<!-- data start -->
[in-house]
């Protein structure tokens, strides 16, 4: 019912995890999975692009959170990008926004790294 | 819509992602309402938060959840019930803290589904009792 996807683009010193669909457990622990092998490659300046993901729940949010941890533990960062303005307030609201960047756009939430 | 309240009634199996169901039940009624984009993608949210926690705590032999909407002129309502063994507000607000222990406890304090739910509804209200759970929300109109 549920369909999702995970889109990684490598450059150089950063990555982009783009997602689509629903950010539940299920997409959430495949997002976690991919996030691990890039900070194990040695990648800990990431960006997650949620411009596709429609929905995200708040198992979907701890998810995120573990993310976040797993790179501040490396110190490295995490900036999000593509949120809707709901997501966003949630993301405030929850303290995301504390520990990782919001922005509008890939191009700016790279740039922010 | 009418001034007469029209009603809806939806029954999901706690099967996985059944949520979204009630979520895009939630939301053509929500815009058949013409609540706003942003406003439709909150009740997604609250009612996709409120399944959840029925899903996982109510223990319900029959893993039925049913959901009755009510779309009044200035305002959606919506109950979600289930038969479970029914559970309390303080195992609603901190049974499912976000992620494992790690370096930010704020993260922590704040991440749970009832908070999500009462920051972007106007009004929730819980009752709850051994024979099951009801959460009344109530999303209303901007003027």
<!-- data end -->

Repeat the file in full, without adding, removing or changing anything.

[in-house]
């Protein structure tokens, strides 16, 4: 019912995890999975692009959170990008926004790294 | 819509992602309402938060959840019930803290589904009792 996807683009010193669909457990622990092998490659300046993901729940949010941890533990960062303005307030609201960047756009939430 | 309240009634199996169901039940009624984009993608949210926690705590032999909407002129309502063994507000607000222990406890304090739910509804209200759970929300109109 549920369909999702995970889109990684490598450059150089950063990555982009783009997602689509629903950010539940299920997409959430495949997002976690991919996030691990890039900070194990040695990648800990990431960006997650949620411009596709429609929905995200708040198992979907701890998810995120573990993310976040797993790179501040490396110190490295995490900036999000593509949120809707709901997501966003949630993301405030929850303290995301504390520990990782919001922005509008890939191009700016790279740039922010 | 009418001034007469029209009603809806939806029954999901706690099967996985059944949520979204009630979520895009939630939301053509929500815009058949013409609540706003942003406003439709909150009740997604609250009612996709409120399944959840029925899903996982109510223990319900029959893993039925049913959901009755009510779309009044200035305002959606919506109950979600289930038969479970029914559970309390303080195992609603901190049974499912976000992620494992790690370096930010704020993260922590704040991440749970009832908070999500009462920051972007106007009004929730819980009752709850051994024979099951009801959460009344109530999303209303901007003027």